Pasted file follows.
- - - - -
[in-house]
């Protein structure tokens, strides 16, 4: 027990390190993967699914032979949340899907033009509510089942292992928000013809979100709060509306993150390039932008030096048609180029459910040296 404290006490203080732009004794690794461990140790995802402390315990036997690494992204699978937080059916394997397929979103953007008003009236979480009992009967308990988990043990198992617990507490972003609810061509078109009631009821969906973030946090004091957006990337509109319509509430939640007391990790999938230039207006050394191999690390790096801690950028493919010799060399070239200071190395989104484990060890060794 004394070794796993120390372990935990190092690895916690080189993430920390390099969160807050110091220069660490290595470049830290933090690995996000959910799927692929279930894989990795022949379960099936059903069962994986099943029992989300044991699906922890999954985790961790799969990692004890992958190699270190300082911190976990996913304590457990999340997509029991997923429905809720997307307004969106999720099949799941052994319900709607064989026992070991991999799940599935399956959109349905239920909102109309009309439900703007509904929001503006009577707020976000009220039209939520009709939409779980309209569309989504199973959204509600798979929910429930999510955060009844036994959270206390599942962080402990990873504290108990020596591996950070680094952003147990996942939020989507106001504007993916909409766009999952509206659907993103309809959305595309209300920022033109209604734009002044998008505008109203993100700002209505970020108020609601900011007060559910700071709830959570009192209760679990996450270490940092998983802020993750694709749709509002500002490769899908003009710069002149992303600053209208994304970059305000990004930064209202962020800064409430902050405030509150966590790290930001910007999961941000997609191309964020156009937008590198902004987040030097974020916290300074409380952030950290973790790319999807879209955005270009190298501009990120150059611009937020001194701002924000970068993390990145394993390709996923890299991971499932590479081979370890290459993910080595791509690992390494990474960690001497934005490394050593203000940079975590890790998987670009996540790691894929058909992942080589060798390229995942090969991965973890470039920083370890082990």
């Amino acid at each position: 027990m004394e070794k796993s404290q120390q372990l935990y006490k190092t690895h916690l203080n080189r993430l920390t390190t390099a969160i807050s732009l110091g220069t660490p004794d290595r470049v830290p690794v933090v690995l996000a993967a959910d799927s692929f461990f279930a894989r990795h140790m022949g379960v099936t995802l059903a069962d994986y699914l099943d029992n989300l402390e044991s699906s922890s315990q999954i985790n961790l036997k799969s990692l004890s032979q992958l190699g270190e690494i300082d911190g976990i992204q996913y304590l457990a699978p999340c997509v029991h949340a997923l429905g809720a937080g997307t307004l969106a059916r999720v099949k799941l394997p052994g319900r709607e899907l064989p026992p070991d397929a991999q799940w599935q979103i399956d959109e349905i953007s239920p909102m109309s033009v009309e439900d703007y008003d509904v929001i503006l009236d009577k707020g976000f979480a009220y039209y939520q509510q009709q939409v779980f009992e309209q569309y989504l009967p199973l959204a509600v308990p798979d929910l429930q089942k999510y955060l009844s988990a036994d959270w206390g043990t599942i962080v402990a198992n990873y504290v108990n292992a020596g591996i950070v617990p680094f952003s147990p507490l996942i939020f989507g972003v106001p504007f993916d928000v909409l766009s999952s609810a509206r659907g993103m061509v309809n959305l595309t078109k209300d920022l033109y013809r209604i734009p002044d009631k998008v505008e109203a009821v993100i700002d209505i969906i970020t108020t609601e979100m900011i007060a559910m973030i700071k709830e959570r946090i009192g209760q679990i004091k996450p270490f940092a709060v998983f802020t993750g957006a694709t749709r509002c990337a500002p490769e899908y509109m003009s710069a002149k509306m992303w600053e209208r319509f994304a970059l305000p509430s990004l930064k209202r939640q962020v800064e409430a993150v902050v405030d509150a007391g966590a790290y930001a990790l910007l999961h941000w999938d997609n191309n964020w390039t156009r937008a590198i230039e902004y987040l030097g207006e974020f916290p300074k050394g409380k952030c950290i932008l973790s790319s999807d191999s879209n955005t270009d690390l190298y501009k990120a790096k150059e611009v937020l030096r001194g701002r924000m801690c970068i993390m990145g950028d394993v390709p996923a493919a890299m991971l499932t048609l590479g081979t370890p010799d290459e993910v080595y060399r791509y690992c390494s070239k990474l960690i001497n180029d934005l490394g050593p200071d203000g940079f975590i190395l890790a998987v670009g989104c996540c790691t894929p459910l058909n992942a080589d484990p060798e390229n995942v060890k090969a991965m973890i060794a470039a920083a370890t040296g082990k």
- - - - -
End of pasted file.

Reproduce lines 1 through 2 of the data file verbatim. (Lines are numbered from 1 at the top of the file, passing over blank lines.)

[in-house]
């Protein structure tokens, strides 16, 4: 027990390190993967699914032979949340899907033009509510089942292992928000013809979100709060509306993150390039932008030096048609180029459910040296 404290006490203080732009004794690794461990140790995802402390315990036997690494992204699978937080059916394997397929979103953007008003009236979480009992009967308990988990043990198992617990507490972003609810061509078109009631009821969906973030946090004091957006990337509109319509509430939640007391990790999938230039207006050394191999690390790096801690950028493919010799060399070239200071190395989104484990060890060794 004394070794796993120390372990935990190092690895916690080189993430920390390099969160807050110091220069660490290595470049830290933090690995996000959910799927692929279930894989990795022949379960099936059903069962994986099943029992989300044991699906922890999954985790961790799969990692004890992958190699270190300082911190976990996913304590457990999340997509029991997923429905809720997307307004969106999720099949799941052994319900709607064989026992070991991999799940599935399956959109349905239920909102109309009309439900703007509904929001503006009577707020976000009220039209939520009709939409779980309209569309989504199973959204509600798979929910429930999510955060009844036994959270206390599942962080402990990873504290108990020596591996950070680094952003147990996942939020989507106001504007993916909409766009999952509206659907993103309809959305595309209300920022033109209604734009002044998008505008109203993100700002209505970020108020609601900011007060559910700071709830959570009192209760679990996450270490940092998983802020993750694709749709509002500002490769899908003009710069002149992303600053209208994304970059305000990004930064209202962020800064409430902050405030509150966590790290930001910007999961941000997609191309964020156009937008590198902004987040030097974020916290300074409380952030950290973790790319999807879209955005270009190298501009990120150059611009937020001194701002924000970068993390990145394993390709996923890299991971499932590479081979370890290459993910080595791509690992390494990474960690001497934005490394050593203000940079975590890790998987670009996540790691894929058909992942080589060798390229995942090969991965973890470039920083370890082990």